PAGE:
Review of Extravasation Injuries in Paediatric Patients: Management and Outcomes

Dr Michelle Chen1, Professor Roy Kimble1, Ms Kristen Storey1

1Lady Cilento Children’s Hospital, Brisbane, Australia


Introduction: Intravenous access for medications and fluid therapy is commonplace in paediatric hospital admissions. However, despite the clinical guidelines (CPG) and education, extravasation injuries (EI) and associated complications still occur.

Description: Over the last decade, research and advancement of medical technology have changed how complex wounds are managed.
This study is a retrospective review of medical records of extravasation/ infiltration injuries reported on risk management database (RiskMan) at a quaternary paediatric hospital.

The database has identified over 80 cases of extravasation injuries from May 2017 to May 2018. The review aims to determine the demographics, pattern of injuries and examine the management methods employed, and follow-up of outcomes.

The hospital has a mandatory education program on prevention, identification, and management of EIs for clinical staff. This study will also evaluate the effectiveness of mandatory education and identify potential methods in reducing extravasation injury incidences.

Discussion: What is the current pattern of extravasation and infiltration injuries seen in paediatric population?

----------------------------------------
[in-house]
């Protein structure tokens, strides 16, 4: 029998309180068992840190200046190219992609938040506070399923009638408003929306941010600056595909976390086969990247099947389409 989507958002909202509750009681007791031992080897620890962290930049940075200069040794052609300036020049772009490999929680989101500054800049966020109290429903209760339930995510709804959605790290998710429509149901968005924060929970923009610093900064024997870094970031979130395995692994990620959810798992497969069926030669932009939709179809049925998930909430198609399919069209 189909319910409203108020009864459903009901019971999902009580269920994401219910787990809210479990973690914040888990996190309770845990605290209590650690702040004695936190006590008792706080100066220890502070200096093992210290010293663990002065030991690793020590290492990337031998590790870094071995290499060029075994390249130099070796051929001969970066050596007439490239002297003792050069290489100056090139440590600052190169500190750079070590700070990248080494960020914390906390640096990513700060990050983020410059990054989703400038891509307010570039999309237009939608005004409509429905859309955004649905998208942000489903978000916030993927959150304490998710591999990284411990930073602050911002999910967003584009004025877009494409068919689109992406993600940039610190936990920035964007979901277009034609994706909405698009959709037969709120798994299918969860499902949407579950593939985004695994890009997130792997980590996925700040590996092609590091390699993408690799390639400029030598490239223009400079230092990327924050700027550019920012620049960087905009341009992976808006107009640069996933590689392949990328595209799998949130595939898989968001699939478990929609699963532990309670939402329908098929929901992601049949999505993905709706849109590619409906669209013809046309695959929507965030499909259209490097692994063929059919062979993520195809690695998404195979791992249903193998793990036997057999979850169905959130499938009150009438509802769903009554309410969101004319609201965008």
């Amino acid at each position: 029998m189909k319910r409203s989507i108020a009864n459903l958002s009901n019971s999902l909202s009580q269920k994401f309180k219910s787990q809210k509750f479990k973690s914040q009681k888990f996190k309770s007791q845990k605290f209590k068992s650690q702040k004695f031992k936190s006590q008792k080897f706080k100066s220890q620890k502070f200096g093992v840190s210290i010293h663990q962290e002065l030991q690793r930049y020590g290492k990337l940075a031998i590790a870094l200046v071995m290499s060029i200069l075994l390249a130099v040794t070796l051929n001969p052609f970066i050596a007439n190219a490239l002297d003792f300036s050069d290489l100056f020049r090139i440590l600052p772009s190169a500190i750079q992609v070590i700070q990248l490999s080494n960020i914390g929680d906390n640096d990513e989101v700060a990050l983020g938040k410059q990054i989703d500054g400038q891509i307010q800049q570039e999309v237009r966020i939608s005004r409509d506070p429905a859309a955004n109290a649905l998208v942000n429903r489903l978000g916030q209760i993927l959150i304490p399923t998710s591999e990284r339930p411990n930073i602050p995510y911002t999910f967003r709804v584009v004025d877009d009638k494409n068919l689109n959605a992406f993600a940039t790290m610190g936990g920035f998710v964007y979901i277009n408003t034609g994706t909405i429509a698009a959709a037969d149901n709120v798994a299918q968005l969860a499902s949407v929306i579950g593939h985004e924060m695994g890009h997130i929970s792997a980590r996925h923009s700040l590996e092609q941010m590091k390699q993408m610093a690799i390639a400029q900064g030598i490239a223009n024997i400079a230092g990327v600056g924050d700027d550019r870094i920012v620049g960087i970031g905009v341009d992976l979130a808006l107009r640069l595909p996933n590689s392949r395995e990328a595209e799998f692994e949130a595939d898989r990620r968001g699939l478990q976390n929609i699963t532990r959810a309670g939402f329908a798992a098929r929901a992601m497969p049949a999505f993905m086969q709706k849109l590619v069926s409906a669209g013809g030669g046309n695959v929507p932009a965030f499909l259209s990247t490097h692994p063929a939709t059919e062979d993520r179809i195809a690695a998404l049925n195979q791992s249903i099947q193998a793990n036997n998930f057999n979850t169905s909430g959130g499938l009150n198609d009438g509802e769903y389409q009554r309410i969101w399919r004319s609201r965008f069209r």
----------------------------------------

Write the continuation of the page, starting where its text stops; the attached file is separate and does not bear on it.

Does education effectively prevent, and assist staff in correctly identifying extravasation and infiltration injury?
Current management methods, future trends and outcomes.

Conclusion: The majority of EIs are managed conservatively with anti-microbial dressings and regular reviews with generally favorable cosmetic and functional outcome. Surgical intervention is required in rare cases, however, still essential.

Justification for presentation:
I hope this study raises awareness for extravasation/infiltration injuries and the vital role of burns specialty knowledge. A retrospective review is a learning opportunity to improve and provide the best care for our patients.


Dr. Michelle Chen is a paediatric surgery Principal House Officer at the Lady Cilento Children’s Hospital, with a special interest in paediatric surgery, trauma, and burns.


ANZBA is a not for profit organisation and the peak body for health professionals responsible for the care of the burn injured in Australia and New Zealand. ANZBA encourages higher standards of care through education, performance monitoring and research.

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